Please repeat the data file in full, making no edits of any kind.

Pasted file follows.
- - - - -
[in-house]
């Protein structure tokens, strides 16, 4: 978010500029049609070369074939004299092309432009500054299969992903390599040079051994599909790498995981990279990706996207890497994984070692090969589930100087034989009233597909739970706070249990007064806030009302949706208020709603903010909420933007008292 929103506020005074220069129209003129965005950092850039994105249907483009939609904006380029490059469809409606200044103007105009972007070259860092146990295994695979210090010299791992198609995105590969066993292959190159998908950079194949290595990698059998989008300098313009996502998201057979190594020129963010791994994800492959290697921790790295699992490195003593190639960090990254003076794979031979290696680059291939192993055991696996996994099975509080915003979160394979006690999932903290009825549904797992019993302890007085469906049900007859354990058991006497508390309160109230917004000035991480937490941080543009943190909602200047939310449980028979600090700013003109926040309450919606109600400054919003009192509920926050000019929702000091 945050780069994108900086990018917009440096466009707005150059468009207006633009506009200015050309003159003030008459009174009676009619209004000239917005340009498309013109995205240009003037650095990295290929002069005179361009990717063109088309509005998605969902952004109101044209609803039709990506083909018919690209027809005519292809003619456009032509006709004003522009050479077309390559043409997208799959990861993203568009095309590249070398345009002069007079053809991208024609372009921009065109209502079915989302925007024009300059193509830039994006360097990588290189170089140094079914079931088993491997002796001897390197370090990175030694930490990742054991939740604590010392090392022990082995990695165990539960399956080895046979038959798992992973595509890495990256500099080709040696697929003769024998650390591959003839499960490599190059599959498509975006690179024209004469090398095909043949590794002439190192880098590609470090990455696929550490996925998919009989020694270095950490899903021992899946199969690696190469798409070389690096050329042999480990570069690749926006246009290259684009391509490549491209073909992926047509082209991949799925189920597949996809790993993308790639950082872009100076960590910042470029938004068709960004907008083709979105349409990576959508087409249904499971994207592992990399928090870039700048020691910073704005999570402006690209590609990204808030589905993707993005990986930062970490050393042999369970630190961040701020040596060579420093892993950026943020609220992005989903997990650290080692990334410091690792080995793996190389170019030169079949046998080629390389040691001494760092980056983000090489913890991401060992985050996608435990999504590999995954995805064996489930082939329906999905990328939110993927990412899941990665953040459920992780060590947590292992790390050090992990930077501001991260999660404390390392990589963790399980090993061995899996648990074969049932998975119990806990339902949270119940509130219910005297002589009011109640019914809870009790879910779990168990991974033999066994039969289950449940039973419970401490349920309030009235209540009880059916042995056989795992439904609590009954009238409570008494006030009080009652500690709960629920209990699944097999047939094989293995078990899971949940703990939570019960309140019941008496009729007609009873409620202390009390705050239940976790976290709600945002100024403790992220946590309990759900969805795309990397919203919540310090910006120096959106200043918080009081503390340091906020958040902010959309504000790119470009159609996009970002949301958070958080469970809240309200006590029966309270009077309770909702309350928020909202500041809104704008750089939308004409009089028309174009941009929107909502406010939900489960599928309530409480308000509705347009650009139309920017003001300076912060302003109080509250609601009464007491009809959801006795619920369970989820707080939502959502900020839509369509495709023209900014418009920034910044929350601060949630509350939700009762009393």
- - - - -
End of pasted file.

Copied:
[in-house]
């Protein structure tokens, strides 16, 4: 978010500029049609070369074939004299092309432009500054299969992903390599040079051994599909790498995981990279990706996207890497994984070692090969589930100087034989009233597909739970706070249990007064806030009302949706208020709603903010909420933007008292 929103506020005074220069129209003129965005950092850039994105249907483009939609904006380029490059469809409606200044103007105009972007070259860092146990295994695979210090010299791992198609995105590969066993292959190159998908950079194949290595990698059998989008300098313009996502998201057979190594020129963010791994994800492959290697921790790295699992490195003593190639960090990254003076794979031979290696680059291939192993055991696996996994099975509080915003979160394979006690999932903290009825549904797992019993302890007085469906049900007859354990058991006497508390309160109230917004000035991480937490941080543009943190909602200047939310449980028979600090700013003109926040309450919606109600400054919003009192509920926050000019929702000091 945050780069994108900086990018917009440096466009707005150059468009207006633009506009200015050309003159003030008459009174009676009619209004000239917005340009498309013109995205240009003037650095990295290929002069005179361009990717063109088309509005998605969902952004109101044209609803039709990506083909018919690209027809005519292809003619456009032509006709004003522009050479077309390559043409997208799959990861993203568009095309590249070398345009002069007079053809991208024609372009921009065109209502079915989302925007024009300059193509830039994006360097990588290189170089140094079914079931088993491997002796001897390197370090990175030694930490990742054991939740604590010392090392022990082995990695165990539960399956080895046979038959798992992973595509890495990256500099080709040696697929003769024998650390591959003839499960490599190059599959498509975006690179024209004469090398095909043949590794002439190192880098590609470090990455696929550490996925998919009989020694270095950490899903021992899946199969690696190469798409070389690096050329042999480990570069690749926006246009290259684009391509490549491209073909992926047509082209991949799925189920597949996809790993993308790639950082872009100076960590910042470029938004068709960004907008083709979105349409990576959508087409249904499971994207592992990399928090870039700048020691910073704005999570402006690209590609990204808030589905993707993005990986930062970490050393042999369970630190961040701020040596060579420093892993950026943020609220992005989903997990650290080692990334410091690792080995793996190389170019030169079949046998080629390389040691001494760092980056983000090489913890991401060992985050996608435990999504590999995954995805064996489930082939329906999905990328939110993927990412899941990665953040459920992780060590947590292992790390050090992990930077501001991260999660404390390392990589963790399980090993061995899996648990074969049932998975119990806990339902949270119940509130219910005297002589009011109640019914809870009790879910779990168990991974033999066994039969289950449940039973419970401490349920309030009235209540009880059916042995056989795992439904609590009954009238409570008494006030009080009652500690709960629920209990699944097999047939094989293995078990899971949940703990939570019960309140019941008496009729007609009873409620202390009390705050239940976790976290709600945002100024403790992220946590309990759900969805795309990397919203919540310090910006120096959106200043918080009081503390340091906020958040902010959309504000790119470009159609996009970002949301958070958080469970809240309200006590029966309270009077309770909702309350928020909202500041809104704008750089939308004409009089028309174009941009929107909502406010939900489960599928309530409480308000509705347009650009139309920017003001300076912060302003109080509250609601009464007491009809959801006795619920369970989820707080939502959502900020839509369509495709023209900014418009920034910044929350601060949630509350939700009762009393």